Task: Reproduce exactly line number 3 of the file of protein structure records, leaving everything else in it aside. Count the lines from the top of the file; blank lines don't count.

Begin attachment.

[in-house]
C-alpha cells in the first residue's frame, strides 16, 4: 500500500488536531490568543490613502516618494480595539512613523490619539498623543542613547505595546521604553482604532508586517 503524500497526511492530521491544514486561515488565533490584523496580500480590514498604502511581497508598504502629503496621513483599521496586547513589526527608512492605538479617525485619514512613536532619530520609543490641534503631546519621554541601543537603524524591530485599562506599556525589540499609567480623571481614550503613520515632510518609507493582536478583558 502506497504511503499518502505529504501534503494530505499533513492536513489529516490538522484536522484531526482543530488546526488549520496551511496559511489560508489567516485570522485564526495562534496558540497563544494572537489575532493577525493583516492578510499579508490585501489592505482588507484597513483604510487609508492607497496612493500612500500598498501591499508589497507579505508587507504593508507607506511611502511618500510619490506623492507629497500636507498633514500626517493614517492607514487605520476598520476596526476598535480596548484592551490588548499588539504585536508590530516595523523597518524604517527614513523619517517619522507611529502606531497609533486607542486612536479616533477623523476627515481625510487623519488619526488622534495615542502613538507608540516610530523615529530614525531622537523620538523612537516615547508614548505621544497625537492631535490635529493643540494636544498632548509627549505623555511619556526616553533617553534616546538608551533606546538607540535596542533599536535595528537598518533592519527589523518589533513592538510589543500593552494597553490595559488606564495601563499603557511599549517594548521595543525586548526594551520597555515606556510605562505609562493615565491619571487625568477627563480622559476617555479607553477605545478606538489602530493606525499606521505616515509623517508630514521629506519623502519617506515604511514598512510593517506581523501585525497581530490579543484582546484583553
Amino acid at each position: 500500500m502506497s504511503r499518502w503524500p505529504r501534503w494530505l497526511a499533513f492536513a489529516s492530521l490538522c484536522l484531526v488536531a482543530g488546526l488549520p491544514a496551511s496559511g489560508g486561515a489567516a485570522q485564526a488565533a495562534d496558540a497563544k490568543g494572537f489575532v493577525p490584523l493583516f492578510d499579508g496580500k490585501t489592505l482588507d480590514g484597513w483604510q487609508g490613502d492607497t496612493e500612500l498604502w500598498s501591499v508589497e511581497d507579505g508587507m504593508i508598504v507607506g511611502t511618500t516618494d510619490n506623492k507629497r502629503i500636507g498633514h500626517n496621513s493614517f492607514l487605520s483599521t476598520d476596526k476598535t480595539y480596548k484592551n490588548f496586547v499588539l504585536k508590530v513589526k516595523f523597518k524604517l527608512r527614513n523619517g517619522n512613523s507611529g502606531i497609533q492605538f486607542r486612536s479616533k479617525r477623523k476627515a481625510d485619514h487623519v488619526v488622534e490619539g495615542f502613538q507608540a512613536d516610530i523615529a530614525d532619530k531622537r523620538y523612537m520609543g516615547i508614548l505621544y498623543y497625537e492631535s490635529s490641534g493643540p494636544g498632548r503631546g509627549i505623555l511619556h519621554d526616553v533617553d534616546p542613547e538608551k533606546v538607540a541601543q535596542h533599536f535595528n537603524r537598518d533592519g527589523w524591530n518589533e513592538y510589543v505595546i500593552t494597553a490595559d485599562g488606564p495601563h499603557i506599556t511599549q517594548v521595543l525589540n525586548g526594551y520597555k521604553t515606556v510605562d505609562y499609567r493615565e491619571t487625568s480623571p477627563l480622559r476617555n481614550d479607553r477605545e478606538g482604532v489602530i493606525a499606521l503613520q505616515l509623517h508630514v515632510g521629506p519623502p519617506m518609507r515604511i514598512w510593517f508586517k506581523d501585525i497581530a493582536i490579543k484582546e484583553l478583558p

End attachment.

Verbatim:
Amino acid at each position: 500500500m502506497s504511503r499518502w503524500p505529504r501534503w494530505l497526511a499533513f492536513a489529516s492530521l490538522c484536522l484531526v488536531a482543530g488546526l488549520p491544514a496551511s496559511g489560508g486561515a489567516a485570522q485564526a488565533a495562534d496558540a497563544k490568543g494572537f489575532v493577525p490584523l493583516f492578510d499579508g496580500k490585501t489592505l482588507d480590514g484597513w483604510q487609508g490613502d492607497t496612493e500612500l498604502w500598498s501591499v508589497e511581497d507579505g508587507m504593508i508598504v507607506g511611502t511618500t516618494d510619490n506623492k507629497r502629503i500636507g498633514h500626517n496621513s493614517f492607514l487605520s483599521t476598520d476596526k476598535t480595539y480596548k484592551n490588548f496586547v499588539l504585536k508590530v513589526k516595523f523597518k524604517l527608512r527614513n523619517g517619522n512613523s507611529g502606531i497609533q492605538f486607542r486612536s479616533k479617525r477623523k476627515a481625510d485619514h487623519v488619526v488622534e490619539g495615542f502613538q507608540a512613536d516610530i523615529a530614525d532619530k531622537r523620538y523612537m520609543g516615547i508614548l505621544y498623543y497625537e492631535s490635529s490641534g493643540p494636544g498632548r503631546g509627549i505623555l511619556h519621554d526616553v533617553d534616546p542613547e538608551k533606546v538607540a541601543q535596542h533599536f535595528n537603524r537598518d533592519g527589523w524591530n518589533e513592538y510589543v505595546i500593552t494597553a490595559d485599562g488606564p495601563h499603557i506599556t511599549q517594548v521595543l525589540n525586548g526594551y520597555k521604553t515606556v510605562d505609562y499609567r493615565e491619571t487625568s480623571p477627563l480622559r476617555n481614550d479607553r477605545e478606538g482604532v489602530i493606525a499606521l503613520q505616515l509623517h508630514v515632510g521629506p519623502p519617506m518609507r515604511i514598512w510593517f508586517k506581523d501585525i497581530a493582536i490579543k484582546e484583553l478583558p